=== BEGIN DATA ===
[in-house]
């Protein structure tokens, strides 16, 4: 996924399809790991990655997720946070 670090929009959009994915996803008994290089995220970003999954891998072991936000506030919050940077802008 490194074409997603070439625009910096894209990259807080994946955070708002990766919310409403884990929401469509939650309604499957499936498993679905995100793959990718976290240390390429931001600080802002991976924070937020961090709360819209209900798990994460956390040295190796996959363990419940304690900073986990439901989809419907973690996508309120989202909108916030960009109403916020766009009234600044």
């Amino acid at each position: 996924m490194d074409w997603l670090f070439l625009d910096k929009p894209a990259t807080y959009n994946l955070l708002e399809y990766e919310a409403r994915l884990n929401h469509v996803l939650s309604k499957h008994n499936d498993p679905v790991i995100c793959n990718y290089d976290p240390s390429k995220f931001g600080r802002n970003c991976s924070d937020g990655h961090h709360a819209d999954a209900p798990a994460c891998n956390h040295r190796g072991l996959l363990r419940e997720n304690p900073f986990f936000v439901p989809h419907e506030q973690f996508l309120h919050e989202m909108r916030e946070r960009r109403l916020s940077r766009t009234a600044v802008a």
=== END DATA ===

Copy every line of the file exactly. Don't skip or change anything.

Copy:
[in-house]
């Protein structure tokens, strides 16, 4: 996924399809790991990655997720946070 670090929009959009994915996803008994290089995220970003999954891998072991936000506030919050940077802008 490194074409997603070439625009910096894209990259807080994946955070708002990766919310409403884990929401469509939650309604499957499936498993679905995100793959990718976290240390390429931001600080802002991976924070937020961090709360819209209900798990994460956390040295190796996959363990419940304690900073986990439901989809419907973690996508309120989202909108916030960009109403916020766009009234600044």
């Amino acid at each position: 996924m490194d074409w997603l670090f070439l625009d910096k929009p894209a990259t807080y959009n994946l955070l708002e399809y990766e919310a409403r994915l884990n929401h469509v996803l939650s309604k499957h008994n499936d498993p679905v790991i995100c793959n990718y290089d976290p240390s390429k995220f931001g600080r802002n970003c991976s924070d937020g990655h961090h709360a819209d999954a209900p798990a994460c891998n956390h040295r190796g072991l996959l363990r419940e997720n304690p900073f986990f936000v439901p989809h419907e506030q973690f996508l309120h919050e989202m909108r916030e946070r960009r109403l916020s940077r766009t009234a600044v802008a």